In doing so, it became apparent to me that Mormon women found that the intensity of female homosociality available in Mormon structures created a vital space in which they could explore passionate, romantic relationships with each other.At the same time I have uncovered some of the problematics of male homosociality - its power to arbitrarily defend or exile men accused of entering into erotic relationships with other men.
polygamy), Mormons disavowed other sexual perversities (such as sodomy) - especially if by doing so persecution could be deflected from themselves onto others.
In feminist Adrienne Rich's ground-breaking 1980 essay "Compulsory Heterosexuality and Lesbian Existence" she describes her theory of a "lesbian continuum" on which she believes all women exist, whether they identify themselves as Lesbian or not.
Smith explained that God was an exalted [heterosexual] man and that mortal existence was a testing ground for men to begin to progress toward exalted godhood.
Salvation became a family affair revolving around a husband whose plural wives and children were sealed to him for eternity under the 'new and everlasting covenant'."  Polygamy thus bound together all of Mormon theology and cosmology, while simultaneously defining early Mormon sexuality and setting Mormons off as a "peculiar people" - a separate and elite community of believers and practicants.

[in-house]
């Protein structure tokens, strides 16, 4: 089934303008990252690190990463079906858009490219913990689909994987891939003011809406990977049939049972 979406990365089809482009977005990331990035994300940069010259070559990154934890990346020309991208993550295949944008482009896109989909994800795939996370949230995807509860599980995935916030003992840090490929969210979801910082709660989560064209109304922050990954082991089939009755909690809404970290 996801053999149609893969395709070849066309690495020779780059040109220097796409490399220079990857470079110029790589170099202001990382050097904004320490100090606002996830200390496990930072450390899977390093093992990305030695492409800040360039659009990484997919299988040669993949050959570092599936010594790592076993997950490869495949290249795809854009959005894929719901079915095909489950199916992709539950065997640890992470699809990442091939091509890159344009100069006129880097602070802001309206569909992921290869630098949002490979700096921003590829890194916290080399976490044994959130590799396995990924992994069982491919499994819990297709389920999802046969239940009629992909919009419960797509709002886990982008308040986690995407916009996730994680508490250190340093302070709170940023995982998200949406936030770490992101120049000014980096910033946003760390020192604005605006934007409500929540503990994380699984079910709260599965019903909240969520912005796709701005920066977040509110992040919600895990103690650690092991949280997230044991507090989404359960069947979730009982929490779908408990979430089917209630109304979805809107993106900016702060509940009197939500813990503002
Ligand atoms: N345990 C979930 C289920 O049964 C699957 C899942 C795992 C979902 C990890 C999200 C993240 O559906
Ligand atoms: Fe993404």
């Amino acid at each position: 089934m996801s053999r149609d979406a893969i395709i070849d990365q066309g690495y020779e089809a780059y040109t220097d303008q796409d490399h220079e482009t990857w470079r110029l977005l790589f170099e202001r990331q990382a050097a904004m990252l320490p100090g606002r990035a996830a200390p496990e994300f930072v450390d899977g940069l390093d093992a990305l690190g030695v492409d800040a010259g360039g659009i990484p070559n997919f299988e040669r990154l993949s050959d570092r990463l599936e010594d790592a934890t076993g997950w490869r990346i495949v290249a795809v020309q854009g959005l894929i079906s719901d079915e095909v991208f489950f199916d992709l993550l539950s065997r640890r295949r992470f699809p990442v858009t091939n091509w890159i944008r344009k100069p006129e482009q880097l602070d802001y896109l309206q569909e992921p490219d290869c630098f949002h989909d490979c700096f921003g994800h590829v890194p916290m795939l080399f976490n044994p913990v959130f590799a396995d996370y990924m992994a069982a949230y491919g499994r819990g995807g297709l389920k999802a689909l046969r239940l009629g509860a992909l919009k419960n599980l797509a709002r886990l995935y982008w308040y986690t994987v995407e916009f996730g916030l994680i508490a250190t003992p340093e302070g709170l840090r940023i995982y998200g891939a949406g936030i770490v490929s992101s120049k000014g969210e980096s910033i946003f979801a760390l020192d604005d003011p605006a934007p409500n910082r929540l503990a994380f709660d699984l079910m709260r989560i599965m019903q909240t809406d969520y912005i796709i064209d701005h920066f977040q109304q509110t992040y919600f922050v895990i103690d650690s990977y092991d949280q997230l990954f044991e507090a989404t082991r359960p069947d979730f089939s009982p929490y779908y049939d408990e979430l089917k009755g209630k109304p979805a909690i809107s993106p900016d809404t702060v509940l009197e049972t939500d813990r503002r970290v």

Indeed, her biographer claims that her sister-wives' "role in ensuring Ellis's professional advancement stands as a moving testimony to the close relationships possible among Mormon plural wives." Milford Shipp was almost entirely uninvolved in the lives of his wives.
He gave them important marital status and fathered their children.Indeed at least one Mormon woman went so far as to request that her husband marry polygamously after she fell in love with another woman, so that the two women could openly live together.Sarah Louisa Bouton married Joseph Felt in 1866 as his first wife but according to a 1919 biography, around 1874, Louie (the masculinized nickname she used) met and "fell in love with" a young woman in her local LDS congregation named Alma Elizabeth (Lizzie) Mineer. After discovering her intense passion for Lizzie Mineer, a childless Louie encouraged Joseph to marry the young woman as a plural wife, explaining "that some day they would be privileged to share their happiness with some little ones." Joseph married Lizzie Mineer in 1876.Despite the fact that Joseph Smith deified, eternalized, and pluralized heterosexuality through polygamy and temple ritual, early Mormon women found that their bodies, sensuality, and desires were neither tamed nor contained by obedience to the institution of polygamy.I believe that many women found creative, unique, and intensely meaningful ways to confess and express their desire for other women. Carol Lasser, has documented that Victorian women in America, in order to formalize "Romantic Friendships" with other women, sometimes married brothers, becoming sisters-in-law and sharing a surname.But Lizzie's new responsibilities of bearing and raising children evidently proved too great a strain for her and Louie's relationship.